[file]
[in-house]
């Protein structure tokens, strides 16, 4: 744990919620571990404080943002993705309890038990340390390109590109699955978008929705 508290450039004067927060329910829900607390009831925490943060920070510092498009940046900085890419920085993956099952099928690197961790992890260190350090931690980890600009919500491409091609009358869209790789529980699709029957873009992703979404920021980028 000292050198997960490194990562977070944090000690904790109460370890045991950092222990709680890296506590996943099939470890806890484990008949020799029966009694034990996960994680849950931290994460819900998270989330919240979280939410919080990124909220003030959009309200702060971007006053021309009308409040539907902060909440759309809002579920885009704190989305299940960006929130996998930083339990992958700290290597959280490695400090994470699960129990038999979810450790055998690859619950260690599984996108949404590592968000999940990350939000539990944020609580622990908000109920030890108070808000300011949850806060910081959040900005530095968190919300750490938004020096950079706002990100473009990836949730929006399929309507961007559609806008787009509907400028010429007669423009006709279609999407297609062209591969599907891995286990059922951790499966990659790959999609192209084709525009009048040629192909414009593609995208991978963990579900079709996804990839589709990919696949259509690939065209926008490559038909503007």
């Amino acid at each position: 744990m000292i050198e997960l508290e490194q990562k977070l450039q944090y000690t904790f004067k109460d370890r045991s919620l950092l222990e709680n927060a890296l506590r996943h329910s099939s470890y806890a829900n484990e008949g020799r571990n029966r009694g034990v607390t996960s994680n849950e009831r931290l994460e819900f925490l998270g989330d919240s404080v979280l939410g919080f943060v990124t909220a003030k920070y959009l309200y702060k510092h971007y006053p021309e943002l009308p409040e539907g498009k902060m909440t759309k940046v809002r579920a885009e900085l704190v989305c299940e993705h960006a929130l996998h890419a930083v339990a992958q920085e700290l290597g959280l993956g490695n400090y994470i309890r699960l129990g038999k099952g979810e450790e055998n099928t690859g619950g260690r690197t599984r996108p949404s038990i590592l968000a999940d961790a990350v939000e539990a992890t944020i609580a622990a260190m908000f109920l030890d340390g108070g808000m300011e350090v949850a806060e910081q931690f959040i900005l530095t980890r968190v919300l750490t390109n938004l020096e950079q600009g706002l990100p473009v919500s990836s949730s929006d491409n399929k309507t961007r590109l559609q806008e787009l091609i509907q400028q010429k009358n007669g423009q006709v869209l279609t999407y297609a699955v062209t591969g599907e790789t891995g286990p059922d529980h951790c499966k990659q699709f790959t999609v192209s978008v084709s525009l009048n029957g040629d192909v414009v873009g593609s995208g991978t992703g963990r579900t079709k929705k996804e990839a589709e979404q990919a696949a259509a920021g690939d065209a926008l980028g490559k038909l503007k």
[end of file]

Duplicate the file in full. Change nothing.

[in-house]
């Protein structure tokens, strides 16, 4: 744990919620571990404080943002993705309890038990340390390109590109699955978008929705 508290450039004067927060329910829900607390009831925490943060920070510092498009940046900085890419920085993956099952099928690197961790992890260190350090931690980890600009919500491409091609009358869209790789529980699709029957873009992703979404920021980028 000292050198997960490194990562977070944090000690904790109460370890045991950092222990709680890296506590996943099939470890806890484990008949020799029966009694034990996960994680849950931290994460819900998270989330919240979280939410919080990124909220003030959009309200702060971007006053021309009308409040539907902060909440759309809002579920885009704190989305299940960006929130996998930083339990992958700290290597959280490695400090994470699960129990038999979810450790055998690859619950260690599984996108949404590592968000999940990350939000539990944020609580622990908000109920030890108070808000300011949850806060910081959040900005530095968190919300750490938004020096950079706002990100473009990836949730929006399929309507961007559609806008787009509907400028010429007669423009006709279609999407297609062209591969599907891995286990059922951790499966990659790959999609192209084709525009009048040629192909414009593609995208991978963990579900079709996804990839589709990919696949259509690939065209926008490559038909503007």
């Amino acid at each position: 744990m000292i050198e997960l508290e490194q990562k977070l450039q944090y000690t904790f004067k109460d370890r045991s919620l950092l222990e709680n927060a890296l506590r996943h329910s099939s470890y806890a829900n484990e008949g020799r571990n029966r009694g034990v607390t996960s994680n849950e009831r931290l994460e819900f925490l998270g989330d919240s404080v979280l939410g919080f943060v990124t909220a003030k920070y959009l309200y702060k510092h971007y006053p021309e943002l009308p409040e539907g498009k902060m909440t759309k940046v809002r579920a885009e900085l704190v989305c299940e993705h960006a929130l996998h890419a930083v339990a992958q920085e700290l290597g959280l993956g490695n400090y994470i309890r699960l129990g038999k099952g979810e450790e055998n099928t690859g619950g260690r690197t599984r996108p949404s038990i590592l968000a999940d961790a990350v939000e539990a992890t944020i609580a622990a260190m908000f109920l030890d340390g108070g808000m300011e350090v949850a806060e910081q931690f959040i900005l530095t980890r968190v919300l750490t390109n938004l020096e950079q600009g706002l990100p473009v919500s990836s949730s929006d491409n399929k309507t961007r590109l559609q806008e787009l091609i509907q400028q010429k009358n007669g423009q006709v869209l279609t999407y297609a699955v062209t591969g599907e790789t891995g286990p059922d529980h951790c499966k990659q699709f790959t999609v192209s978008v084709s525009l009048n029957g040629d192909v414009v873009g593609s995208g991978t992703g963990r579900t079709k929705k996804e990839a589709e979404q990919a696949a259509a920021g690939d065209a926008l980028g490559k038909l503007k």